Posted by: nancykenny | January 15, 2011

The Publicist’s Dilemma (Part 1)

There’s been some great discussions online lately (and I recommend you go through the comments section too!) about the place of criticism and critics in the arts.

As a publicist and producer, I have to say that critics are very important to me. Word of mouth is the best way to sell anything, including a show, and so I need reviews in order to pull quotes. The “Hey look at what people are saying about the show!” approach. As a producer, I do the same thing for grant applications and sponsor/donor drives, though it’s more of a “Hey look at what these people are saying about us!” approach.

Critics are by no means the be all and end all to my publicity campaign, but they are one more tool in my belt. And the more “legitimacy” society gives to the media outlet that reviews my shows, the more importance I will place on the critic and the quote.

Do I necessarily agree with this way of thinking? That people need to be told by someone else whether they should see a piece of theatre or not? No. As a person who loves the theatre, I like to see everything and make up my own mind. I might read reviews before I see a performance of something, but it won’t affect whether I go or not because I will always go.

But my job is to sell a show to people who aren’t like me. People whose entire lives do not revolve around the theatre. People who need to know that if they are going to be spending $20-$25 on a performance that they will be entertained. You know, sane people.

And so, I go back to the people they can hopefully trust, either because of the critic or the medium they are involved with.


Responses

  1. I think this is a fundamental insight that plenty of marketers and publicists overlook: “my job is to sell a show to people who aren’t like me.” Exactly!

    Personally, I’m still unsure how much affect “public” critics have in driving attendance. Is a review anything more than an extended piece of advertising or does it really have much more impact than, say, an arresting ad in a major daily. I have had great reviews not affect attendance and have bad reviews not affect it either.

    One hypothesis: a great review gives self-interested parties a reason and an excuse for pimping their own show. E.g. “You can believe me when I say it’s a great show because so does this guy….”

    Hmmm, there’s got to be some way to test/measure this…

  2. Great points, Sterling! I also do not know how much reviews affect attendance. At least not for regular shows. For Fringe, often it can make or break the show.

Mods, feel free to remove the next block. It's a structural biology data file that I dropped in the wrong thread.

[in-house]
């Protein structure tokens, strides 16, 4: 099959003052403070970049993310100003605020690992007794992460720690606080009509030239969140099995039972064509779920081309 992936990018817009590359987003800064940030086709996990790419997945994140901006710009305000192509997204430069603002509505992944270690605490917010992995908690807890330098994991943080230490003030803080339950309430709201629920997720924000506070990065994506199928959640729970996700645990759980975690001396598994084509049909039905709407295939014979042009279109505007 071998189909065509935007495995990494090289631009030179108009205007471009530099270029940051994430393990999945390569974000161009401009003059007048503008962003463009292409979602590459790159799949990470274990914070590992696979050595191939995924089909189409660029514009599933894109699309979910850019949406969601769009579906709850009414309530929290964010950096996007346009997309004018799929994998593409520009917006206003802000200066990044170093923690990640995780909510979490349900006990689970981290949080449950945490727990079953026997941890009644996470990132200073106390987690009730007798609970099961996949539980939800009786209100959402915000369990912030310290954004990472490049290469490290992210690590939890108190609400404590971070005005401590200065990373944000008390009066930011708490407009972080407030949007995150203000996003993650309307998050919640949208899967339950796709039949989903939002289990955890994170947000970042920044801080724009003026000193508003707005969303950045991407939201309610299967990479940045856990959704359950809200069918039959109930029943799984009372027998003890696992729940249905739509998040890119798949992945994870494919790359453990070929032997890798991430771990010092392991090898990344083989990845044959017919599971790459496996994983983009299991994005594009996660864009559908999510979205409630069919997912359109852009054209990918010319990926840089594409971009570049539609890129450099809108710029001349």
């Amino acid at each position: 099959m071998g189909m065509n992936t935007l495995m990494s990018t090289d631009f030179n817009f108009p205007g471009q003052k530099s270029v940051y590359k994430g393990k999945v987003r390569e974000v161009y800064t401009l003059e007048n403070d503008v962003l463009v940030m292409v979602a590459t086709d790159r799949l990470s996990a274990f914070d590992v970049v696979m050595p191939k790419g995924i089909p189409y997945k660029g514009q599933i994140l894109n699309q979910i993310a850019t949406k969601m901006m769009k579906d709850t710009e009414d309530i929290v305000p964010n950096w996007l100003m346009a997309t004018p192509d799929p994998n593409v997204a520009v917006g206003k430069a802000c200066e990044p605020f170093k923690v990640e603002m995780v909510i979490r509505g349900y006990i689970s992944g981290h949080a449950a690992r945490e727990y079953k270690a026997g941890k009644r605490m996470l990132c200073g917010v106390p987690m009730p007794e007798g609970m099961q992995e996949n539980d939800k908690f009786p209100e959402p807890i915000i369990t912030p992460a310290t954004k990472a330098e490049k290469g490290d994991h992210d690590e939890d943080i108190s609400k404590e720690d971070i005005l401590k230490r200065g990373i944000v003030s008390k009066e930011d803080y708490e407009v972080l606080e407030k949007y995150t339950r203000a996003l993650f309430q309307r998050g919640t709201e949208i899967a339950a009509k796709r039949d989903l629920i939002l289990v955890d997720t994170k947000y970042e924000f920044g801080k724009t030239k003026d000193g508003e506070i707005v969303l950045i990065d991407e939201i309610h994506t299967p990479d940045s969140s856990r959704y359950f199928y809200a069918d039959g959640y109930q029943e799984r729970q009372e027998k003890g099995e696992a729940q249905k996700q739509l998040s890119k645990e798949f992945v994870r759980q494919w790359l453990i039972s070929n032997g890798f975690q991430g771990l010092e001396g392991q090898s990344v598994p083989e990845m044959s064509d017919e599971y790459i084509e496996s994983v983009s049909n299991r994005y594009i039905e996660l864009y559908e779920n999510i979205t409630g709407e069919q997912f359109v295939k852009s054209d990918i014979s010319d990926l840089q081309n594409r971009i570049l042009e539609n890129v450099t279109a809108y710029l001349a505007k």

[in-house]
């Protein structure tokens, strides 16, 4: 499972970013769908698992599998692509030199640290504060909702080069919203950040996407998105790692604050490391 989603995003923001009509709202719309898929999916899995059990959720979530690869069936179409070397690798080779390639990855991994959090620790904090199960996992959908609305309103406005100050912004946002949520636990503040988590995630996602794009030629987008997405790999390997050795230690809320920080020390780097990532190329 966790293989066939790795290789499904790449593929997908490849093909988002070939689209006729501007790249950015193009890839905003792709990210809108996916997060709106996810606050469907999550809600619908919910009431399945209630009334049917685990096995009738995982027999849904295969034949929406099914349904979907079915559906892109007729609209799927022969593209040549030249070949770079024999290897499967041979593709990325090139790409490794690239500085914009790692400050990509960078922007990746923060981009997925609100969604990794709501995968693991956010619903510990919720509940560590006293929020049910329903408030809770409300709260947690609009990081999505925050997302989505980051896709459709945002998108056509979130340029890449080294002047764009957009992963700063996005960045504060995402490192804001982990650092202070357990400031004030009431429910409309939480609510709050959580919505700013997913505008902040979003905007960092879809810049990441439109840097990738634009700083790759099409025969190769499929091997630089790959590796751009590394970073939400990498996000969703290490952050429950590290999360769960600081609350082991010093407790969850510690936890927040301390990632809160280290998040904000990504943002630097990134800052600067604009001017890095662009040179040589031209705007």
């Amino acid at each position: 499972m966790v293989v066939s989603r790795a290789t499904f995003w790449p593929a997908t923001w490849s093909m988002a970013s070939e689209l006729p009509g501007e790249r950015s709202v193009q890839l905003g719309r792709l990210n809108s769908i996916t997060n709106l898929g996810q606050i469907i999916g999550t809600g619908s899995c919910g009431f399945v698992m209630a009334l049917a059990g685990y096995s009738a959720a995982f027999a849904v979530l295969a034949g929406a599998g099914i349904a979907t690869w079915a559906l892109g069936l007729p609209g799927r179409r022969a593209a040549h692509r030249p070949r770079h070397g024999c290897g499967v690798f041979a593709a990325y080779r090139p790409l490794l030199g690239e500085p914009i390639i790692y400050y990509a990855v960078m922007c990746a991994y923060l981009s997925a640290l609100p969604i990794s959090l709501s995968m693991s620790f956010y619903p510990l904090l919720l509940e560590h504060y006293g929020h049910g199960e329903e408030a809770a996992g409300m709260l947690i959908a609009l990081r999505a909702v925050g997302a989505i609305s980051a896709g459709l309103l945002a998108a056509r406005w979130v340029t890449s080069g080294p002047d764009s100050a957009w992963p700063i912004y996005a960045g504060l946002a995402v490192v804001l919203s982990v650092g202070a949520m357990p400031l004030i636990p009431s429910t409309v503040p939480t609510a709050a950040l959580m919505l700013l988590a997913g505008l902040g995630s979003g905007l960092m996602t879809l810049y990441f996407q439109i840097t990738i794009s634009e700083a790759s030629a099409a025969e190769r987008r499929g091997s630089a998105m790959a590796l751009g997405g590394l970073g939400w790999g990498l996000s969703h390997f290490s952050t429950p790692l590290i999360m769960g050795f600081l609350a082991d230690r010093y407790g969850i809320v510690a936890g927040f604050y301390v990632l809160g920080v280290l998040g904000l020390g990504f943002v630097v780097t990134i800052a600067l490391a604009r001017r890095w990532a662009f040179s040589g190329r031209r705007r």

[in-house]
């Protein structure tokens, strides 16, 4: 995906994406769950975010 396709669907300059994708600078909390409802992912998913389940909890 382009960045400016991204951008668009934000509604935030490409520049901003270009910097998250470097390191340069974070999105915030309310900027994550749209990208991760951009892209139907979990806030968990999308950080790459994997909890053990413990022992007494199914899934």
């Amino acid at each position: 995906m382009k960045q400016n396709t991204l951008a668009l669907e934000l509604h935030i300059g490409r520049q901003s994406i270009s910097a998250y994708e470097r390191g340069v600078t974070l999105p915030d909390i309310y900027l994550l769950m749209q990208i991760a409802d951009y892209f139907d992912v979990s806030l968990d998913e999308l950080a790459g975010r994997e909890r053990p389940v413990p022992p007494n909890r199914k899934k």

That said, if it’s a good review, I will use it. And if it’s a bad review, I will find the good in it and use that!😉

  3. I think maybe for new theatre companies reviews might help get the name out there, but really from my point of view it really doesn’t matter a lot. when I did Ernest and Ernestine at Arts Court – we had many great reviews, also Sam did a lot of publicity before the show in the local papers. We still did not get the audiences we deserved. In my time doing Shows at Arts Court I find it’s very difficult to get people to that venue (unless it’s fringe) as a lot of people really don’t know it exists. Maybe they do more so now since it’s been in the news for expansion (hope so – it’s a great veneu). I’ve done many shows at Arts court the majority of which have only half to less filled houses. which is really unfortunate. I am hoping this changes with the recent publicity in news about the building expansion.

    OLT on the other hand – last year had barely any reviews, minimum advertising – SOLD out houses every weekend and almost capacity during the week due to really great programming on the part of the reading committee. Now granted they have 98 years behind them…..so…..maybe can’t use them as an example.

    Thirdwall also seems to be doing well this year. Have they had sold out houses – depends on the show. If it’s something people want to see (and in my experience they really do want to be entertained, laugh, or solve a crime), that is what sells. Vimy was pretty “mainstream” as GCTC goes – hence why it sold out. Will the other shows? Don’t know. This I am sure will be an on going debate. I agree with Nancy that she has to focus on people not like her. You do as much as you can and hope the peeps show up!

    • Nice comment, Chantale. I will agree with you that OLT is a bad example. Because of its longevity, people have grown accustomed to having it around. It’s an institution. And one of the reasons why Evolution Theatre is thrilled to be an Arts Court resident because now people can begin to associate us with one place.

  4. […] means that in my case, for the reasons I explained in Part 1, I have to read the reviews about myself during the run of a show. And let me tell you, it’s […]

  5. […] Publicist’s Dilemma (Part 3) For Parts 1 and 2 – go here and here […]


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